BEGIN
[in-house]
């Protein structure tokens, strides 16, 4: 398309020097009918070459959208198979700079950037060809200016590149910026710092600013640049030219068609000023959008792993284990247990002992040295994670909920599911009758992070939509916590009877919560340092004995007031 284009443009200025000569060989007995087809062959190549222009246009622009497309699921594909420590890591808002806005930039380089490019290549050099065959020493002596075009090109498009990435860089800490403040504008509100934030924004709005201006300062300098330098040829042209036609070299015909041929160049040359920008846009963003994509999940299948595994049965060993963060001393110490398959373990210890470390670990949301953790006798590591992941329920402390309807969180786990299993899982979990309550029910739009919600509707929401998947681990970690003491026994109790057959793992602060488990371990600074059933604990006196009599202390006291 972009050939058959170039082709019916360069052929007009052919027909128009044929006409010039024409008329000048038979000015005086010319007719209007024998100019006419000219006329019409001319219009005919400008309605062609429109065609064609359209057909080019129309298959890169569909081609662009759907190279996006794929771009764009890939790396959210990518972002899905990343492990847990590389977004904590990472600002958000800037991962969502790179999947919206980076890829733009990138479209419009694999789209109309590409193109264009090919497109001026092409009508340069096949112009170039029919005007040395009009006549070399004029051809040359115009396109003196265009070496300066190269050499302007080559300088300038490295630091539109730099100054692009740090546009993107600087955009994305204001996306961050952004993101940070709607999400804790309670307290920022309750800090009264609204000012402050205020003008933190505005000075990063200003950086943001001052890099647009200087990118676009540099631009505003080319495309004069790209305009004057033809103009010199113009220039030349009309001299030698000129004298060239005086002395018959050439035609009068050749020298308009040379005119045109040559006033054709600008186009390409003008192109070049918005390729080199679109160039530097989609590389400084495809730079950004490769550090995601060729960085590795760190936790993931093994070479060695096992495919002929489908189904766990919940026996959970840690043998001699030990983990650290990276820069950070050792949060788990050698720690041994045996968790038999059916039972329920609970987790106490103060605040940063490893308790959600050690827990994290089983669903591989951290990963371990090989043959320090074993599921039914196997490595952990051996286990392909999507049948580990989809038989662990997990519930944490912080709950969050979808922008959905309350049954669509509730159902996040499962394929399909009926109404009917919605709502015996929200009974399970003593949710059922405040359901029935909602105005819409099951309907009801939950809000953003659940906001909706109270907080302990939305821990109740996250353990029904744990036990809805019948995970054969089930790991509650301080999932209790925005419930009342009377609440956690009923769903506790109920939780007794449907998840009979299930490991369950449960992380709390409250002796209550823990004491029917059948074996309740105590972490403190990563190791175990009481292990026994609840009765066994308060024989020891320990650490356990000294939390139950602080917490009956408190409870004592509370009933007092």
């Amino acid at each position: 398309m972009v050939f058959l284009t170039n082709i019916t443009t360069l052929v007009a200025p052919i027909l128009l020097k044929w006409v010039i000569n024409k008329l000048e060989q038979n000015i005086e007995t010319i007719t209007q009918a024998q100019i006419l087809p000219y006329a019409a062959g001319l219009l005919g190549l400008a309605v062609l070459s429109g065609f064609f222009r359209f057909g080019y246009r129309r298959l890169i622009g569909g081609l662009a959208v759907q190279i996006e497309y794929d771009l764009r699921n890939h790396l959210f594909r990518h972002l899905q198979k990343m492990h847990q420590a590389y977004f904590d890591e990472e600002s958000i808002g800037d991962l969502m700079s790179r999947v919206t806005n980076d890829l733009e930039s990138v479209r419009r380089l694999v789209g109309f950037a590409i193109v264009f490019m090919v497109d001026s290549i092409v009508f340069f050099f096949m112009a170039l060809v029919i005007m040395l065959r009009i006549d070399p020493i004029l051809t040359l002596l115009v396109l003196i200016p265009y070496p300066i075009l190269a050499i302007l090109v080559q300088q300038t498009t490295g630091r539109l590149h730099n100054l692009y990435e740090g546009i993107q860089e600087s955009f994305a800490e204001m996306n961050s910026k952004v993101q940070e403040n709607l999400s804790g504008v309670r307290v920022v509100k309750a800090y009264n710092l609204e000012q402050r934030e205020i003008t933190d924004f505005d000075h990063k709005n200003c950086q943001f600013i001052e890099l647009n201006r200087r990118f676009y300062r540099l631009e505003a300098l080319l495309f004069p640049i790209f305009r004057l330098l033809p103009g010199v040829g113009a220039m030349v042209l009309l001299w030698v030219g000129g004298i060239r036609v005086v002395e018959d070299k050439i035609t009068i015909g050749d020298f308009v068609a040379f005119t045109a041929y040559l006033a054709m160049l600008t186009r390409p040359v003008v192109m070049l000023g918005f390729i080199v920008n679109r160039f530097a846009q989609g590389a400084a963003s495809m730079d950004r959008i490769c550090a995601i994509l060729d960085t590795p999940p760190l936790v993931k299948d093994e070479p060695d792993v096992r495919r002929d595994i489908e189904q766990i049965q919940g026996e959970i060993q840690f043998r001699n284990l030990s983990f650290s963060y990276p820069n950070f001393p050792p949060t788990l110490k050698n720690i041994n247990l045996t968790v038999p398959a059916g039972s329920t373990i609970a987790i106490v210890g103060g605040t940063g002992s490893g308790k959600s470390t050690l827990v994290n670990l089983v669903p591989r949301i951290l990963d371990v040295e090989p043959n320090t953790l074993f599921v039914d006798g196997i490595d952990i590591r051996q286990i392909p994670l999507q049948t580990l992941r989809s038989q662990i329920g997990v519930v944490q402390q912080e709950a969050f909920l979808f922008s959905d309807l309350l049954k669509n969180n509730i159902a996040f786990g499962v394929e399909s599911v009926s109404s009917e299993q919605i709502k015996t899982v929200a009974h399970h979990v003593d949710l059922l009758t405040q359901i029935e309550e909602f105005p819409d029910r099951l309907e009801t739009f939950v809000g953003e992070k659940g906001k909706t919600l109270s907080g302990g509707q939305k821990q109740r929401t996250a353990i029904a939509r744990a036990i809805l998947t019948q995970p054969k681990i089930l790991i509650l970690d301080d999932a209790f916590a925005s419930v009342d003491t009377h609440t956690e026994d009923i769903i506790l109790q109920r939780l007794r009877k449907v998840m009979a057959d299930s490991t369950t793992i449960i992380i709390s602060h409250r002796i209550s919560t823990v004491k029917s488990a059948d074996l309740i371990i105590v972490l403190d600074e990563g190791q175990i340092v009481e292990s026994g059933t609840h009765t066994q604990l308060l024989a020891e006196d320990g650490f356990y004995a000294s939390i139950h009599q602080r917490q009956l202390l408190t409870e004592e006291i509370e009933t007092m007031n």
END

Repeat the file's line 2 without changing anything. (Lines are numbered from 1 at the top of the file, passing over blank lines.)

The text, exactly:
């Protein structure tokens, strides 16, 4: 398309020097009918070459959208198979700079950037060809200016590149910026710092600013640049030219068609000023959008792993284990247990002992040295994670909920599911009758992070939509916590009877919560340092004995007031 284009443009200025000569060989007995087809062959190549222009246009622009497309699921594909420590890591808002806005930039380089490019290549050099065959020493002596075009090109498009990435860089800490403040504008509100934030924004709005201006300062300098330098040829042209036609070299015909041929160049040359920008846009963003994509999940299948595994049965060993963060001393110490398959373990210890470390670990949301953790006798590591992941329920402390309807969180786990299993899982979990309550029910739009919600509707929401998947681990970690003491026994109790057959793992602060488990371990600074059933604990006196009599202390006291 972009050939058959170039082709019916360069052929007009052919027909128009044929006409010039024409008329000048038979000015005086010319007719209007024998100019006419000219006329019409001319219009005919400008309605062609429109065609064609359209057909080019129309298959890169569909081609662009759907190279996006794929771009764009890939790396959210990518972002899905990343492990847990590389977004904590990472600002958000800037991962969502790179999947919206980076890829733009990138479209419009694999789209109309590409193109264009090919497109001026092409009508340069096949112009170039029919005007040395009009006549070399004029051809040359115009396109003196265009070496300066190269050499302007080559300088300038490295630091539109730099100054692009740090546009993107600087955009994305204001996306961050952004993101940070709607999400804790309670307290920022309750800090009264609204000012402050205020003008933190505005000075990063200003950086943001001052890099647009200087990118676009540099631009505003080319495309004069790209305009004057033809103009010199113009220039030349009309001299030698000129004298060239005086002395018959050439035609009068050749020298308009040379005119045109040559006033054709600008186009390409003008192109070049918005390729080199679109160039530097989609590389400084495809730079950004490769550090995601060729960085590795760190936790993931093994070479060695096992495919002929489908189904766990919940026996959970840690043998001699030990983990650290990276820069950070050792949060788990050698720690041994045996968790038999059916039972329920609970987790106490103060605040940063490893308790959600050690827990994290089983669903591989951290990963371990090989043959320090074993599921039914196997490595952990051996286990392909999507049948580990989809038989662990997990519930944490912080709950969050979808922008959905309350049954669509509730159902996040499962394929399909009926109404009917919605709502015996929200009974399970003593949710059922405040359901029935909602105005819409099951309907009801939950809000953003659940906001909706109270907080302990939305821990109740996250353990029904744990036990809805019948995970054969089930790991509650301080999932209790925005419930009342009377609440956690009923769903506790109920939780007794449907998840009979299930490991369950449960992380709390409250002796209550823990004491029917059948074996309740105590972490403190990563190791175990009481292990026994609840009765066994308060024989020891320990650490356990000294939390139950602080917490009956408190409870004592509370009933007092």